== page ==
In 2007 I became a motorcycle owner in Japan. I bought a Yamaha XJR 400 for the purpose of touring all over Japan. I used it for a couple trips around Tokyo and only a couple trips outside of Tokyo. It was such a pain to get out of Tokyo that it wasn’t really fun to go riding. Add to the fact that there was no one to really share in my passion while I was in Tokyo and I was not the happiest rider in Japan. I loved riding in Vancouver as I had many friends whom I could call up at a moment’s notice and go riding with them. Now I am in a foreign country and I haven’t met enough people with bikes who would like to go riding. Even now it is a difficult task but it I doubt it would be as hard the way Facebook has taken off and how my own personal networking skills have expanded. In 2009, I decided to sell my motorcycle because I was at the end of my mechanical inspection and it would have cost me a lot more to keep my bike. I did a few calculations and if I maintained going on a single motorcycle road trip once a year for 2 weeks, the cost of renting a motorcycle would be the same as owning one. The math decided things for me and I decided to sell my bike.
Selling a motorcycle in Japan is a fairly easy task to do. At first I thought it would be very hard as I would probably have to head to a dealership or find some other method of selling it. I instinctively thought about going to the dealership where I bought the bike to see if they would buy it back. I also considered selling it to another guy and I told him how much I was willing to accept. I was willing to accept a significant decrease in price but at the same time I had no experience selling a bike so I still had to figure out how to do the transfer of ownership and so forth. Instead the Saviour saved my butt, for the umpteenth time, and did a little Googling. We found a few websites to give us some information on what to do and ended up calling a few bike purchasing companies. We set up the appointment with all of them and to our surprise they all asked if someone else would be going. We set up the appointment for a time when we could all be there and I proceeded to clean up my bike a little so that it would look clean. On the appointed day that they arrived, I brought my bike to our location and then the inspection started.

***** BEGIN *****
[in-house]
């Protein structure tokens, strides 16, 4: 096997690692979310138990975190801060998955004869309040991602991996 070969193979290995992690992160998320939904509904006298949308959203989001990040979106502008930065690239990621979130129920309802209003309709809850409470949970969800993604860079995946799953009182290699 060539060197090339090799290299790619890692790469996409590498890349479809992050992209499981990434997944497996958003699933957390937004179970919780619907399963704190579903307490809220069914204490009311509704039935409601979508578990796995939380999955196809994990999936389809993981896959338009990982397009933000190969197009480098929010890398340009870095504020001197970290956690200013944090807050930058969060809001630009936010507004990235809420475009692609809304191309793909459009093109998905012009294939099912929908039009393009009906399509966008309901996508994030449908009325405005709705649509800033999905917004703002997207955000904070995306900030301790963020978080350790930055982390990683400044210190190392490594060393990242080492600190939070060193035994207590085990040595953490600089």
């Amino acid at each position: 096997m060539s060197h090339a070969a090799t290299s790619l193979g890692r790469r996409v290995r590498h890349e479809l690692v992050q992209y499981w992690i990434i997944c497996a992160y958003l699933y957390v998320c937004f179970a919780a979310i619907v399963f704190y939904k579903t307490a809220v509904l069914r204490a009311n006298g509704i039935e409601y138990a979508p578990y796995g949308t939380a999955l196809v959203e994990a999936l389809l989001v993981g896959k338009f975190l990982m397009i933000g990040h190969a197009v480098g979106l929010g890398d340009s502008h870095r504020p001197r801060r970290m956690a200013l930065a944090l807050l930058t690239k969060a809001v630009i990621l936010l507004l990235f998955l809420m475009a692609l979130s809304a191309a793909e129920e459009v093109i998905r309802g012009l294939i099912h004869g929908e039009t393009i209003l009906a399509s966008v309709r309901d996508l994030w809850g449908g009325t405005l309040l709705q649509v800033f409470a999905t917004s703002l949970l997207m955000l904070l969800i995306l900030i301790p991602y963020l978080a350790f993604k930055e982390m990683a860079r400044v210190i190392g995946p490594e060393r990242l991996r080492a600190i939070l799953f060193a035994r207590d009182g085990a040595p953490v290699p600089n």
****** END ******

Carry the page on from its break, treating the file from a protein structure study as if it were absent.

Upon their arrival, they introduced themselves to me and they did a quick visual inspection. They then proceeded to explain what they would do and they all seemed to know each other to some degree. They went over my bike with a fine toothed comb and noted various scratches and marks on the bike. They took photos with their phone and uploaded it to their company servers. Of course they did an engine start and let the engine warm up while testing the bike. They never rode the bike but they did inspect the sound, the exhaust gases and other things like signals and lights. From there, they called their company to get a final estimate for me. It took a few minutes for the companies to return with a reply and they proceeded to write the prices on either a piece of paper or their business cards. They handed the prices to me secretly and allowed me to make a decision. I was pleasantly surprised by the offers as I wouldn’t lose as much as I had suspected. I actually lost almost nothing on depreciation and I was really happy with it. The only sour point was the fact that one of Japan’s largest used bike retailers, Bike O (バイク王), had low balled me by about 100,000 yen! I feel that the system where various companies will come to your house and take a look at your bike and then bid on it is one of the most convenient ways to sell a bike. For a foreigner like me it made the process of selling my bike very easy and painless and I couldn’t have been happier.